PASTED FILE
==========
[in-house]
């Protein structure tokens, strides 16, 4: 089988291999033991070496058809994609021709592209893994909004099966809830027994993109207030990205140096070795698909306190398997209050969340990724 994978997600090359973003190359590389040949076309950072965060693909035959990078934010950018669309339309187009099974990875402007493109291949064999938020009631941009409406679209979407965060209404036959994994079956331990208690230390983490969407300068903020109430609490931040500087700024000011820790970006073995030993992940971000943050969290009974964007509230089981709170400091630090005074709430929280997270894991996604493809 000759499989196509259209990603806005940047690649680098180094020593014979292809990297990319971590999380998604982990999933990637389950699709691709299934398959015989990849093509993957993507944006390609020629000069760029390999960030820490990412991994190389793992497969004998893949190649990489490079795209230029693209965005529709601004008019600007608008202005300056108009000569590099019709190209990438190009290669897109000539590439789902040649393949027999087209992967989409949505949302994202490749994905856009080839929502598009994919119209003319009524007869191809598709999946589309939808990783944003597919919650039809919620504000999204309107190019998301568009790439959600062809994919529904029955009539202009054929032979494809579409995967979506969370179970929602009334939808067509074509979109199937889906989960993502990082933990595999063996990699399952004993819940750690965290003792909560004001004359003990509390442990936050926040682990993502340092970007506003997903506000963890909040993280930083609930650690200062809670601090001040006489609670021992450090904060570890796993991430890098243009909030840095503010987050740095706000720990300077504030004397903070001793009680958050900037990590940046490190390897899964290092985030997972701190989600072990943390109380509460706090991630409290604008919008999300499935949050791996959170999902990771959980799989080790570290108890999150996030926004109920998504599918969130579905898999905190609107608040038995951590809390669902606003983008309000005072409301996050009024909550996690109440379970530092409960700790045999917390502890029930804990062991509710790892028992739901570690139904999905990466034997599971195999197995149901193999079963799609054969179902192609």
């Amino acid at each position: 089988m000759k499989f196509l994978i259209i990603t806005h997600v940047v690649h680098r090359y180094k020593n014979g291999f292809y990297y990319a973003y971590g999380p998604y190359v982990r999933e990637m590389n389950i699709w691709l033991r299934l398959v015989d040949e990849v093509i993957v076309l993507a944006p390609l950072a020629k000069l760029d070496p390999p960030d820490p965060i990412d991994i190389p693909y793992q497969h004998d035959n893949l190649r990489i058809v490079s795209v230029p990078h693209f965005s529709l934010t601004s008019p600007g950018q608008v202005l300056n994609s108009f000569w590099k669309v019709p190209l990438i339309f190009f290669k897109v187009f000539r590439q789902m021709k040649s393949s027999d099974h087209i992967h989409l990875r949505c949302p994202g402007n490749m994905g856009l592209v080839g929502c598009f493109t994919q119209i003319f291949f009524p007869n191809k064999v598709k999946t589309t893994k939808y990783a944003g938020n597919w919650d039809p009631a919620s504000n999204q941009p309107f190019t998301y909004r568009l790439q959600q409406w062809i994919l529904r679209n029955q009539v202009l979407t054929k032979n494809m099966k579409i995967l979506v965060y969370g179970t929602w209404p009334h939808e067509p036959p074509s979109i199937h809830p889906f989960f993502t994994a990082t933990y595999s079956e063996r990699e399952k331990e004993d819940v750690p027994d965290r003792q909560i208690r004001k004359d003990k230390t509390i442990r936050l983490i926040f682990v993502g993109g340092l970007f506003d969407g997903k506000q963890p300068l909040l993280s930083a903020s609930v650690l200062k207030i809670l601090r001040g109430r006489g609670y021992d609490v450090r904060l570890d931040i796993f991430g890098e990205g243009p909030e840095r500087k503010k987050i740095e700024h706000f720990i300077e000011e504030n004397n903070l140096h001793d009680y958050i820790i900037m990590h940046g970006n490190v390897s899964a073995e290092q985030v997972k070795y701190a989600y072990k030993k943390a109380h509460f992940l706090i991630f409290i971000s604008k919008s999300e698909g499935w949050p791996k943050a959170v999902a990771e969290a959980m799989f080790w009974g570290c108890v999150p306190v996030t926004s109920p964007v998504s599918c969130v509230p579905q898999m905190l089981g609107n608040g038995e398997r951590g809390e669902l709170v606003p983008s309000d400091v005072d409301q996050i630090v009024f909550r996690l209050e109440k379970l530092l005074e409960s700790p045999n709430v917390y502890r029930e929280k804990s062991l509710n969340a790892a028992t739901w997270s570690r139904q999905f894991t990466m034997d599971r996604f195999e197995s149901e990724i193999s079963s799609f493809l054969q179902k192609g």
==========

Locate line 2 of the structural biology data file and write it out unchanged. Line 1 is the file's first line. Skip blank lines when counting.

């Protein structure tokens, strides 16, 4: 089988291999033991070496058809994609021709592209893994909004099966809830027994993109207030990205140096070795698909306190398997209050969340990724 994978997600090359973003190359590389040949076309950072965060693909035959990078934010950018669309339309187009099974990875402007493109291949064999938020009631941009409406679209979407965060209404036959994994079956331990208690230390983490969407300068903020109430609490931040500087700024000011820790970006073995030993992940971000943050969290009974964007509230089981709170400091630090005074709430929280997270894991996604493809 000759499989196509259209990603806005940047690649680098180094020593014979292809990297990319971590999380998604982990999933990637389950699709691709299934398959015989990849093509993957993507944006390609020629000069760029390999960030820490990412991994190389793992497969004998893949190649990489490079795209230029693209965005529709601004008019600007608008202005300056108009000569590099019709190209990438190009290669897109000539590439789902040649393949027999087209992967989409949505949302994202490749994905856009080839929502598009994919119209003319009524007869191809598709999946589309939808990783944003597919919650039809919620504000999204309107190019998301568009790439959600062809994919529904029955009539202009054929032979494809579409995967979506969370179970929602009334939808067509074509979109199937889906989960993502990082933990595999063996990699399952004993819940750690965290003792909560004001004359003990509390442990936050926040682990993502340092970007506003997903506000963890909040993280930083609930650690200062809670601090001040006489609670021992450090904060570890796993991430890098243009909030840095503010987050740095706000720990300077504030004397903070001793009680958050900037990590940046490190390897899964290092985030997972701190989600072990943390109380509460706090991630409290604008919008999300499935949050791996959170999902990771959980799989080790570290108890999150996030926004109920998504599918969130579905898999905190609107608040038995951590809390669902606003983008309000005072409301996050009024909550996690109440379970530092409960700790045999917390502890029930804990062991509710790892028992739901570690139904999905990466034997599971195999197995149901193999079963799609054969179902192609």